My five year old son was very excited about being a dragon this year. The homemade winged dragon Halloween costume did not appear to be complicated until we got started.
We could not find a dragon head mask which fit him so I made one from paper mache. The eyes were craft eyes held in with white sticky putty. We dry brush painted the head when it was finished, then sealed it with a clear sealant to protect it from rain (which was lucky, since it poured Halloween night!). We painted the head and the spikes brown to match the body, except for the three large horns which we painted white.
The body was made with 9 gauge wire, which my husband formed into a frame and soldered together. The entire frame was attached to a board, which was attached to a book bag, and so the weight of the dragon rested entirely on his shoulders. We attached the head to the top of the frame, then molded foam over the frame and covered it with a scaly-looking material. We made black spikes and added them down the back and the tail, and finished the tail end with a spiky ball-shaped thing made out of the same black material.
I made him a pair of pants and a shirt out of the brown scaly material, with the black down the middle as anaccent. We put a black hat on him and painted his face black so it didn’t stand out so much. He wouldn’t, however, let me paint it again for the pictures!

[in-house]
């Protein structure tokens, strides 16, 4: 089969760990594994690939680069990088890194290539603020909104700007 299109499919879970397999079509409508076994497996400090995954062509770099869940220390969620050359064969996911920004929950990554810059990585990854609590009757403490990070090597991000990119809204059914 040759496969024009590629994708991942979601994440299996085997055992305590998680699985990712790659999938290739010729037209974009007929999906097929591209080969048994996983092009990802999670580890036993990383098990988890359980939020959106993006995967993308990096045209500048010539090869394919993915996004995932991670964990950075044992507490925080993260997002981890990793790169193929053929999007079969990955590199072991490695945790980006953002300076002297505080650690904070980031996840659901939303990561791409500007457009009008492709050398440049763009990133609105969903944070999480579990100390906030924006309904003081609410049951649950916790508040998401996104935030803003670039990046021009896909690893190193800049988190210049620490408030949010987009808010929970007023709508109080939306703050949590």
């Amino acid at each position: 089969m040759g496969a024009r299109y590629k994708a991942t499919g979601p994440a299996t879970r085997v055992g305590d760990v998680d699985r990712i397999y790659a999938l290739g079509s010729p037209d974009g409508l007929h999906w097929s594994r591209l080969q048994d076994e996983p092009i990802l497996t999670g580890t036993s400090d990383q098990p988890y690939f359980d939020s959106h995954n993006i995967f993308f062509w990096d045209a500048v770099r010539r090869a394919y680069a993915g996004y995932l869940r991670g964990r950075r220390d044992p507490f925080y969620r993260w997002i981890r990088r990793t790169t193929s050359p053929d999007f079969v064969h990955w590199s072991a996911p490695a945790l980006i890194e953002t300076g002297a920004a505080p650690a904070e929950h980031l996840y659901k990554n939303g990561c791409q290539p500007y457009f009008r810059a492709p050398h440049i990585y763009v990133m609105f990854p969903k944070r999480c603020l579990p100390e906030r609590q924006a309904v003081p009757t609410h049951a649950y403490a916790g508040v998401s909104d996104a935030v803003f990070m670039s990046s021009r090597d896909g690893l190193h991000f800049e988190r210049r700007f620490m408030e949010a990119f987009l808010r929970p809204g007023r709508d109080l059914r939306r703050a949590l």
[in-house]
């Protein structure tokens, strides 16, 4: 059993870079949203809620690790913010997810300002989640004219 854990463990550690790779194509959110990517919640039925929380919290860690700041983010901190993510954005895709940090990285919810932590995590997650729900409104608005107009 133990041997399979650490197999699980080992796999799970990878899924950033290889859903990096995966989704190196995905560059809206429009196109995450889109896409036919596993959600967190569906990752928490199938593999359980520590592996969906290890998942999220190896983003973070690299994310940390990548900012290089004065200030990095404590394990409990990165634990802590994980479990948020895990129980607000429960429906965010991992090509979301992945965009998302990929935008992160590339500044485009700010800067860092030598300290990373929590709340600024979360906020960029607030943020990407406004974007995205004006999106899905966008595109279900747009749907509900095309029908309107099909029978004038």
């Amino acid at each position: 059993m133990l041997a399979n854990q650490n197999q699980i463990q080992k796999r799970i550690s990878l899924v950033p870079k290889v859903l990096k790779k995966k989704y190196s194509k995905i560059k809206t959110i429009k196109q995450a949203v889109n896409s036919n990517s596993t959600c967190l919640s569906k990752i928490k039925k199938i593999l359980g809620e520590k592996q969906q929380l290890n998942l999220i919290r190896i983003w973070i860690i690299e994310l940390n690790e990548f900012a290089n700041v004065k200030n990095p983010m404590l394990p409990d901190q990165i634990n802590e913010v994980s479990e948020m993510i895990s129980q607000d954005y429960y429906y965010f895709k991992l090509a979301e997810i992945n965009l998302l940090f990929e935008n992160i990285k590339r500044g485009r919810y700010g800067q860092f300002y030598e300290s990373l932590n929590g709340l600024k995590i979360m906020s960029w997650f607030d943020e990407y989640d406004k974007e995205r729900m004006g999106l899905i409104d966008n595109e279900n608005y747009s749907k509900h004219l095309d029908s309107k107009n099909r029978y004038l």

We also covered the book bag straps and made claws for his hands and feet. These claws were attached to the pants and shirt and hooked over my son’s hands and shoes with black elastic. This allowed his hands freedom of movement.
The wings were probably the coolest part of the costume. They were black wire frames that slid into slots I sewed in the material. The material was black and looked like it had holes in it, resembling the dragon wear in the movie “Reign of Fire”. The cool part was that the wings, where they attached to the main frame, were hinged. This way, they could fold back when he was walking through a crowd. To fold them forward, my son pulled a handle, which made the wings open out in a huge span from a second hinge at the top.
We have lots of additional pictures of this costume which we would be happy to send on.
Time spent working on the costume was probably between 80-100 hours and the cost was around $50. We spent lots of late nights after work, and most of the weekends in October, working on it. Everyone trick or treating seemed incredibly impressed and my son loved pulling out the wings and showing off! It was a huge hit!